April 12, 2023 at 5:17 p.m.
Melrose Stages Inc. presents
‘Sister Act the Musical’ this week
Quint Swedenburg loves hearing people laugh. There will be plenty of that this week when Melrose Stages, Inc., presents “Sister Act the Musical” April 13-16 at the Marit Elliott Performing Arts Center in Melrose.
Swedenburg plays Curtis Jackson, who he calls the “main thug and ringleader,” depicting the seriousness of a thug with humor thrown in.
“I love to hear people laugh, whether or not there is always something funny,” this experienced Sauk Centre actor said. “Sometimes you can pick people (in the audience) out, like Rox Behnen. She had a memorable laugh.”
His “fling” is disco diva, Deloris Van Cartier, played by Pam Rue, of Melrose.
“Sister Act the Musical” is based on the hit 1992 film of the same name. It revolves around Van Cartier, who witnessed a murder, and she is placed in protective custody in the one place the cops are sure she won’t be a found: a convent. Disguised as Sister Mary Clarence, she finds herself at odds with the rigid lifestyle of a nun and Mother Superior, played by Becky Kapsner, of Freeport. Using her unique moves and singing talent to inspire the choir, Van Cartier breathes new life into the church and community but, in doing so, blows her cover. Soon, the thugs are giving chase, only to find them up against Van Cartier and the power of her newly found sisterhood.
Locating Van Cartier and bringing her home is Curtis’ mission, with help from his thugs Joey, played by Jesse Kuechle, and TJ, played by Tom Satterlee.
“My thugs are the comic relief,” Swedenburg said. “They’re behind me and chime in with background vocals.”
They have run-ins with Eddie the cop, played by Brandon Wehlage and rookie cop, played by Mike Schaab.
“My favorite part is being handcuffed, basically when the police get me and ‘it’s the end of the road buddy. You are done,’” Swedenburg said.
Meanwhile, Van Cartier, in disguise as Sister Mary Clarence, works her way into the heart of the sisters at the convent, even Mother Superior.
“Deloris is very sassy. She loves who she is with no apologies made for who she is, and she wants to believe in this big world that she is going to be a star bigger than anybody else and then all of a sudden this happens and it brings her to a place where she’s not used to, where somebody else is in charge,” Rue said. “I find myself wanting this big world and realizing sometimes you are meant to be where you are meant to be, and God decides that for you.”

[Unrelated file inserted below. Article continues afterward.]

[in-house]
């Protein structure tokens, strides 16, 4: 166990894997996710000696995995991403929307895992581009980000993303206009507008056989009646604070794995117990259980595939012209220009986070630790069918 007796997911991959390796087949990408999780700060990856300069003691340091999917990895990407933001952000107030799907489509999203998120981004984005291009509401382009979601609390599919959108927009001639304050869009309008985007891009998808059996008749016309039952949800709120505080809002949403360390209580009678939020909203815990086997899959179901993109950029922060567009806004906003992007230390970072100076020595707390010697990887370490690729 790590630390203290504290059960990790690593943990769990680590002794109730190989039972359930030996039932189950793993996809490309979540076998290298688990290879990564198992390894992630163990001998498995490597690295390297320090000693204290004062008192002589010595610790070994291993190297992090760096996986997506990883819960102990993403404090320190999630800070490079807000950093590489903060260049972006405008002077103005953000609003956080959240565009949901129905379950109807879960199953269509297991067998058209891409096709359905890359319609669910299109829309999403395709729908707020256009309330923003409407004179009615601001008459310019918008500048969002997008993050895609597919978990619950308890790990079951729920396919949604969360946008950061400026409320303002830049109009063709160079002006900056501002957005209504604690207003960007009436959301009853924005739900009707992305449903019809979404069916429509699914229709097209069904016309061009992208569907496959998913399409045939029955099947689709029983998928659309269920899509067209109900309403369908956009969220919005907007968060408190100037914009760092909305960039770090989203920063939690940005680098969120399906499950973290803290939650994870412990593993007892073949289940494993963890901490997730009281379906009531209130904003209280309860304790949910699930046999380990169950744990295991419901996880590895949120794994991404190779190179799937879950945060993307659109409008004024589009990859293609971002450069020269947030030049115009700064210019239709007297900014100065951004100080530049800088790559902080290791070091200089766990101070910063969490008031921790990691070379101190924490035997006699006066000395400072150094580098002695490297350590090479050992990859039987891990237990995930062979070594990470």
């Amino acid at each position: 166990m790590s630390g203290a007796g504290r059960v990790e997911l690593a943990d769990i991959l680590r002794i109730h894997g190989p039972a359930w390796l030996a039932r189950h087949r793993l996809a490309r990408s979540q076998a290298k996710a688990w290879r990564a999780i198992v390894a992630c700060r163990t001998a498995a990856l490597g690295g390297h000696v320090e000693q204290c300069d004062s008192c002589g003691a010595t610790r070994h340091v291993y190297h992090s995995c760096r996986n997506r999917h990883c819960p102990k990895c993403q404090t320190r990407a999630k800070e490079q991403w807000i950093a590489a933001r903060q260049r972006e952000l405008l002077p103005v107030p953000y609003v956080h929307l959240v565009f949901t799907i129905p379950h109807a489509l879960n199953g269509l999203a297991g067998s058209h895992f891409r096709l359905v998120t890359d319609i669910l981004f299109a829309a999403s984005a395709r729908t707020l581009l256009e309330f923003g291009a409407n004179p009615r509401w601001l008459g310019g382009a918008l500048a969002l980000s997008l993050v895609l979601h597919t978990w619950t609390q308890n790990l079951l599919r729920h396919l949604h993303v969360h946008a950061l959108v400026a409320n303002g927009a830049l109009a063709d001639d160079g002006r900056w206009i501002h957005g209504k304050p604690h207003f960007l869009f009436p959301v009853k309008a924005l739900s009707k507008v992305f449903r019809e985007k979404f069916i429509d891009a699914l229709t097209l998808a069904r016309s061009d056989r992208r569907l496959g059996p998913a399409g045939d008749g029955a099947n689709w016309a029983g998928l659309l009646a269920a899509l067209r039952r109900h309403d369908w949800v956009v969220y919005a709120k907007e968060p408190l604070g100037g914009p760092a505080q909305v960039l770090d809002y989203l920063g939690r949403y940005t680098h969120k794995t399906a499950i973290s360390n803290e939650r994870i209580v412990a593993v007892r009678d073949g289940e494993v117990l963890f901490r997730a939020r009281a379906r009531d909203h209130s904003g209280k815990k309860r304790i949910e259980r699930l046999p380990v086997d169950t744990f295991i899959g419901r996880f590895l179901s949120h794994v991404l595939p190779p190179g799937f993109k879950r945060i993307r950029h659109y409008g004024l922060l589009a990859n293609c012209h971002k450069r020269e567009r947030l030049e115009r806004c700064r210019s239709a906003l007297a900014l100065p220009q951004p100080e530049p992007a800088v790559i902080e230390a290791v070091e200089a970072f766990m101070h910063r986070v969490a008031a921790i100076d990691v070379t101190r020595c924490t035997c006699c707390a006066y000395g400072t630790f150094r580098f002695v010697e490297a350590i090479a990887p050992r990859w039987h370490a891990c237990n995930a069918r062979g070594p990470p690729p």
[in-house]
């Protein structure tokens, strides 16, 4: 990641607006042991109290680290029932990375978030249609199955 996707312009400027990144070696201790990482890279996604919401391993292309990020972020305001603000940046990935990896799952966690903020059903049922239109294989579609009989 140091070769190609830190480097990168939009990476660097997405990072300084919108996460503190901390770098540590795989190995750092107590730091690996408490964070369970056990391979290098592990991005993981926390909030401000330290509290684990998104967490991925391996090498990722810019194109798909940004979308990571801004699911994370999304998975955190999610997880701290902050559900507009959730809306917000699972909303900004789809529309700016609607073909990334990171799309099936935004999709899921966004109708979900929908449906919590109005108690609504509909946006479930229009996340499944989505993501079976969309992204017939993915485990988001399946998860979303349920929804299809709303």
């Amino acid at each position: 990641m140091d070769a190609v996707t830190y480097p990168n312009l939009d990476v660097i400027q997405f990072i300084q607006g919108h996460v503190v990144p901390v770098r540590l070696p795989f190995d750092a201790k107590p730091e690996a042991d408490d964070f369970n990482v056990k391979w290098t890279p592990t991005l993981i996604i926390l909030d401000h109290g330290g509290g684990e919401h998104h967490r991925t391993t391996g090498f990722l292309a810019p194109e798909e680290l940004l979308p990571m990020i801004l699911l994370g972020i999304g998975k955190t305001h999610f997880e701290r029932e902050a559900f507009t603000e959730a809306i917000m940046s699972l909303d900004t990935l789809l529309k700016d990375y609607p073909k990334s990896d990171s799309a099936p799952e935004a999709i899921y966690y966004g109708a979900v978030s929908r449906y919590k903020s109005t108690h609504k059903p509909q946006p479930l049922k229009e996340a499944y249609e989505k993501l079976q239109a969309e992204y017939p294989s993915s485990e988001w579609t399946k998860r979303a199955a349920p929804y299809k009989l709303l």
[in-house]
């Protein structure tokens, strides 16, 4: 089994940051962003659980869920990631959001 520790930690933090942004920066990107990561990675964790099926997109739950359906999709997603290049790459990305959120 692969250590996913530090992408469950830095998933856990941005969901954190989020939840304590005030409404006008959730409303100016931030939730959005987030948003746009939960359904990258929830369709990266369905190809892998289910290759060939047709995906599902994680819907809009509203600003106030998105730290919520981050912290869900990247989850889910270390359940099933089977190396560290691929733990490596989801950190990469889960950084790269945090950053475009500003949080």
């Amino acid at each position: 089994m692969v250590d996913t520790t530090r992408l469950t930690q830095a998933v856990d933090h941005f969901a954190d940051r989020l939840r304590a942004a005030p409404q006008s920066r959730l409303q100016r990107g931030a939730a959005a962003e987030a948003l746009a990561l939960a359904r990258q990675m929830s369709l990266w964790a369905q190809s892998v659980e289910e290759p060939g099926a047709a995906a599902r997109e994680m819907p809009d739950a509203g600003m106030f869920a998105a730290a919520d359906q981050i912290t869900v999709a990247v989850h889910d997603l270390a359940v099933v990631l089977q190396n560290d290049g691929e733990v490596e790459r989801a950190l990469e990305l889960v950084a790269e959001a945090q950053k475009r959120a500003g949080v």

She said Van Cartier has an epiphany moment.
“She has never really felt like she belonged anywhere, and she feels like she didn’t need anyone else,” Rue said. “At the convent, she realizes it’s OK to accept people in your life to help you.”
Rue said portraying Van Cartier is fun but “super challenging.”
“It’s not music I knew or heard before,” she said. “The music in the musical is different than in the movie, and there are a lot of words to the songs.”
In the last 10 years, Rue has performed in three Melrose shows – “Mamma Mia,” “Mary Poppins” and “The Wizard of Oz.”
“Being a nun is not something I’ve done before,” she said.
But it was something she was encouraged to become, years ago, by her grandpa Robert Goebel as he drove her to Sacred Heart School in Freeport.
“My grandpa, when I was young, said someday you’re gonna be a nun, and I was pretty feisty and said, ‘No, Grandpa, I’m not gonna be a nun,’” Rue recalls. “When I got the part, I said a prayer to my grandpa telling him ‘You were right.’ Now he’s up there watching.”
Swedenburg, an experienced actor on the Melrose stage, is having fun playing the part of a thug. He estimates he has been in close to one dozen productions since 2008. His favorite part was playing Lurch in “Adams Family.”
“I had to be on time with everybody but out of time as Lurch,” he said.
While stage experience is fun, there is one downfall.
“The older I get the tougher it is to memorize things,” he said adding, “It keeps your brain going, the artistic side.”
Swedenburg enjoys the camaraderie with fellow actors – old and new.
Other cast members include Jackie Spoden-Bolz as Sister Mary Patrick, Emily Krogstad as Sister Mary Robert, Amber Roerick as Sister Mary Irene and Tina, Kim Schneider as Sister Mary Martin, Sara Coltvet as Sister Mary Lazarus, Karen Heinen as Sister Mary Theresa, Jennie Schmidtke as Sister Mary Bernard, Anna Neu as Sister Mary Jane and a fantasy dancer, Alisha Vornbrock as Sister Mary Rose and a fantasy dancer, Arlene Pieper as Sister Mary Ivy Rose, Brooklynn McChesney as Sister Mary Katherine, Mayanne Dewald as Sister Mary Celeste and a fantasy dancer, Kalee Bueckers as Sister Mary Sandra and Michelle, Herman Lensing as Monsignor O’Hara and Andrew McChesney as Benni, bar patron and the pope.
“Sister Act the Musical” is directed by Marit Elliott and Andrew Engel, with Nancy Jeske on costumes and Bonnie Poepping leading the crew. The band includes Engel, Angela Bitz, Don Neu, Todd Prout, Noah Braun and Tom Pattock.
“We’re like a little family, the whole production team,” Swedenburg said.
In fact, one of the actors is family for Rue – her niece Amber Roerick.
“I’ve always gone to her shows, and she’s gone to mine,” Rue said. “This is our first show together.”
Rue said “All of it,” when asked her favorite part of the production.
“I love singing, even though it’s challenging,” she said. “And I love working with people who are also passionate about theatre.”
The “Sister Act the Musical” cast and crew are ready to present their moving story with music, dancing and lines – and lots of laughter.